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Canadian Virtual War Memorial

David Wilkie Reid

In memory of:

Private David Wilkie Reid

May 5, 1916

Military Service


Service Number:

77368

Force:

Army

Unit:

Canadian Infantry (British Columbia Regiment)

Division:

7th Bn.

Additional Information


Born:

August 18, 1887

Commemorated on Page 153 of the First World War Book of Remembrance. Request a copy of this page.

Burial Information


Cemetery:
Grave Reference:

II. D. 10.

Location:

CHESTER FARM CEMETERY is located 4 Km south east of Ieper town centre, on the Vaartstraat a road leading from the Komenseweg connecting Ieper to Komen (N336). From Ieper town centre the Komenseweg is located via the Rijselsestraat, through the Rijselpoort (Lille Gate) and crossing the Ieper ring road, towards Armentieres and Lille. The road name then changes to Rijselseweg. 1 Km along the Rijselseweg lies the left hand turning onto the Komenseweg. 2.3 Km along the Komenseweg lies the right hand turning onto Vaartstraat. The cemetery is located 1.5 Km along the Vaartstraat on the right hand side of the road.

Information courtesy of the Commonwealth War Graves Commission.

Digital Collection

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  • War Memorial– This hall was built by local citizens including some First World War veterans and was dedicated in a ceremony on 11 November 1922. Mrs. Sybil Taylor, the mother of one of the dead, unveiled the plaque located inside the hall in November 1971.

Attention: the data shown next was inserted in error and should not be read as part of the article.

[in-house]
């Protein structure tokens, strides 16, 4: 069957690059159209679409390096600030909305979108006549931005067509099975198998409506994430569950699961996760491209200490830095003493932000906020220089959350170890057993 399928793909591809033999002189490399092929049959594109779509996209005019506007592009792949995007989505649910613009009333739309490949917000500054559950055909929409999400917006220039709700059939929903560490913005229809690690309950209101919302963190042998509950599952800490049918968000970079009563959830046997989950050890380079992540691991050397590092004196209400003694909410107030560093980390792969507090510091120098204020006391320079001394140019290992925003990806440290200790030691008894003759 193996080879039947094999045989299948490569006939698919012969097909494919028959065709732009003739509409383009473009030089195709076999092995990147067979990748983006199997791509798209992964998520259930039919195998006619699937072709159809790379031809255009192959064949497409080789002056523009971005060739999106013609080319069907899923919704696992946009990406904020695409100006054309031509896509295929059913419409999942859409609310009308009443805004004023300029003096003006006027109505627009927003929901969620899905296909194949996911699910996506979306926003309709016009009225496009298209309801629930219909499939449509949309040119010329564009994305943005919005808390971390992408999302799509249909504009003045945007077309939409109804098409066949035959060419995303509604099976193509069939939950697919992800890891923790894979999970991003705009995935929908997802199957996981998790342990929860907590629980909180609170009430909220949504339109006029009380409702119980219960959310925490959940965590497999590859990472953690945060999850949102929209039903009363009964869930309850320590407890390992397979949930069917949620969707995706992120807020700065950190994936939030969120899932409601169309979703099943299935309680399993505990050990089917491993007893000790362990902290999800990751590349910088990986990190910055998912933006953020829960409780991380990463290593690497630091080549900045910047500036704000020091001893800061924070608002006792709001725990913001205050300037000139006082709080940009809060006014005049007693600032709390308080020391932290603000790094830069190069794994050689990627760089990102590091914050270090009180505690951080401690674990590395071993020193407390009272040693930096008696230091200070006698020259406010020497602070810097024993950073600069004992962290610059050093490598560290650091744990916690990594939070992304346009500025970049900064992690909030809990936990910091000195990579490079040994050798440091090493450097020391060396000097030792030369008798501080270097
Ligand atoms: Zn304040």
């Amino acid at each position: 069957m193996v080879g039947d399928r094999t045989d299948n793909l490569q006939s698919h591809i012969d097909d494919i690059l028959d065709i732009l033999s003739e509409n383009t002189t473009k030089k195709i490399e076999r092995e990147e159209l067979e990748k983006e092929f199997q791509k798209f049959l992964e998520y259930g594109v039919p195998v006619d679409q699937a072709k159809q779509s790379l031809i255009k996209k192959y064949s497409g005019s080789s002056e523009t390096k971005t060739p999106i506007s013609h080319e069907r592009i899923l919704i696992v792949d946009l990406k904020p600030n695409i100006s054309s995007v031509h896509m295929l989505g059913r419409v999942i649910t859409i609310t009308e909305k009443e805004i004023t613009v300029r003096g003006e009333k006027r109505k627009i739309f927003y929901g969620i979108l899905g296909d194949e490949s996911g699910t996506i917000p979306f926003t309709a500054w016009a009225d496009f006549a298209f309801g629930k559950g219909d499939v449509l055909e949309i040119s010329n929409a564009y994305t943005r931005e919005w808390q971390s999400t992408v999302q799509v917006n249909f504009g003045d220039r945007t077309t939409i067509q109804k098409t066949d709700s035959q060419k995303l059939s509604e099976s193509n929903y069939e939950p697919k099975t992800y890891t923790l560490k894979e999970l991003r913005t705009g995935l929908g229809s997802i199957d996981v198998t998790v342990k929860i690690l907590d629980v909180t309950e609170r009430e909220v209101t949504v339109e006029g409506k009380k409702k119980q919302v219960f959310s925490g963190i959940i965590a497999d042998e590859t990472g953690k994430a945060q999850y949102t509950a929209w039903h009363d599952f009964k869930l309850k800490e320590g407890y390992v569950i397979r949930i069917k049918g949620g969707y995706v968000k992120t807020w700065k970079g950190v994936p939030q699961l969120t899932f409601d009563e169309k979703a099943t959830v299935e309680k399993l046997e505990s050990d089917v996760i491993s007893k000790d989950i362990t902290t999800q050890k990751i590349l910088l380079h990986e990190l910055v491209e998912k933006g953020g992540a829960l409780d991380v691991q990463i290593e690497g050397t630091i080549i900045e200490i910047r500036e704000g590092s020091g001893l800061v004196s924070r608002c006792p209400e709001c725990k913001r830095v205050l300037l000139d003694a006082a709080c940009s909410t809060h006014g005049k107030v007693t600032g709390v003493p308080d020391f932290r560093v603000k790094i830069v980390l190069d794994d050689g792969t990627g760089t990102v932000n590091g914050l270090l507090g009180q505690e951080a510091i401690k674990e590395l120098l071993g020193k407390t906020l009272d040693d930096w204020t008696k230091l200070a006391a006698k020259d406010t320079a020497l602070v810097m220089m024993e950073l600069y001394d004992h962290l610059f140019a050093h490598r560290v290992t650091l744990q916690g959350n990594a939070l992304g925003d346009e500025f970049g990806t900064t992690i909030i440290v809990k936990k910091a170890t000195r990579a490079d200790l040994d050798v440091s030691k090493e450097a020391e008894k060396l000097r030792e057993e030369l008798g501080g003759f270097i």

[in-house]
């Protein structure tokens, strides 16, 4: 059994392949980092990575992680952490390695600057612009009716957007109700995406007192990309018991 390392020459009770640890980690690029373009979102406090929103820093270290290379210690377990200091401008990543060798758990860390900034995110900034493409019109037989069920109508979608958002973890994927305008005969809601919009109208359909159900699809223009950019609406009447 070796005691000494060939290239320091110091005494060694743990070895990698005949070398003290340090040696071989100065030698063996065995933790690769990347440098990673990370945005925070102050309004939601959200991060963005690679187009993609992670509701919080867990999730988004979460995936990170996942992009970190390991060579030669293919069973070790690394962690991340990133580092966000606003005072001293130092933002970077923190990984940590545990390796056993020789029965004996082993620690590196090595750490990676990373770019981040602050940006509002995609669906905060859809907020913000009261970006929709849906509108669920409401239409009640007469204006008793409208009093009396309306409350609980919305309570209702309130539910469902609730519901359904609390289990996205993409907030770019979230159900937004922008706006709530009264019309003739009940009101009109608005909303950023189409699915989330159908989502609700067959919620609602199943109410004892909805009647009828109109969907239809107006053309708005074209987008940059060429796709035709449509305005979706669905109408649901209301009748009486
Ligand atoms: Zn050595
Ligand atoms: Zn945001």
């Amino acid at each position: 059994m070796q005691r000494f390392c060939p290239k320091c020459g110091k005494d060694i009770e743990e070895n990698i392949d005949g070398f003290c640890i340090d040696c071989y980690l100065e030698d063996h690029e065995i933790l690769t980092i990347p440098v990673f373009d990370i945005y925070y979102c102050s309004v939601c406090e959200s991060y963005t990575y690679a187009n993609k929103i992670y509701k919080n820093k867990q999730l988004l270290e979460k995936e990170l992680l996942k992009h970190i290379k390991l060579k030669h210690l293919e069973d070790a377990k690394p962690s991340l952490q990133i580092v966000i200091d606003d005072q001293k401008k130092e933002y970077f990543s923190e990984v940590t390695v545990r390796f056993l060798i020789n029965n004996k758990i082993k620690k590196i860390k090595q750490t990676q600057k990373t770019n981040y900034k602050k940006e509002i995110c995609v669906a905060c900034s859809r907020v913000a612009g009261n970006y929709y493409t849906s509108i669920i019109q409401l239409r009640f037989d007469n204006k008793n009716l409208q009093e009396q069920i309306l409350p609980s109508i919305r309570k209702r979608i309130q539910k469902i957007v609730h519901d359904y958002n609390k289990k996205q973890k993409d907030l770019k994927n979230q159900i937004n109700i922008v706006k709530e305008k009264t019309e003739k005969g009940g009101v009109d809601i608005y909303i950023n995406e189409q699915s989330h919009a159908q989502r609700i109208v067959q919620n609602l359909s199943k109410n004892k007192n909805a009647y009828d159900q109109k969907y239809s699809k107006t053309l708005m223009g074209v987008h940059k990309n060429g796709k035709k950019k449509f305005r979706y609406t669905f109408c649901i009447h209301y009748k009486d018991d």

• Photo of David Wilkie Reid– "It is my painful duty to inform you that your son was killed in action by a rifle bullet, which struck him in the head. We are all sorry to lose him, as he was one of our best gunners and was liked by everyone and we all tender our deepest sympathy to you, but keep up your heart, because he died doing his duty to the last." Sgt.Bryson in a letter to David's parents. David was the second son of Mr Thomas Reid of 3A Wellington Road, Hawick, Scotland. In 1909, aged 22, David left Hawick and emigrated to Nanaimo, near Vancouver.
  • Entrance
  • Cemetery
  • Grave Marker
  • Memorial– This hall was built by local citizens including some First World War veterans and was dedicated in a ceremony on 11 November 1922. Mrs. Sybil Taylor, the mother of one of the dead, unveiled the plaque located inside the hall in November 1971.

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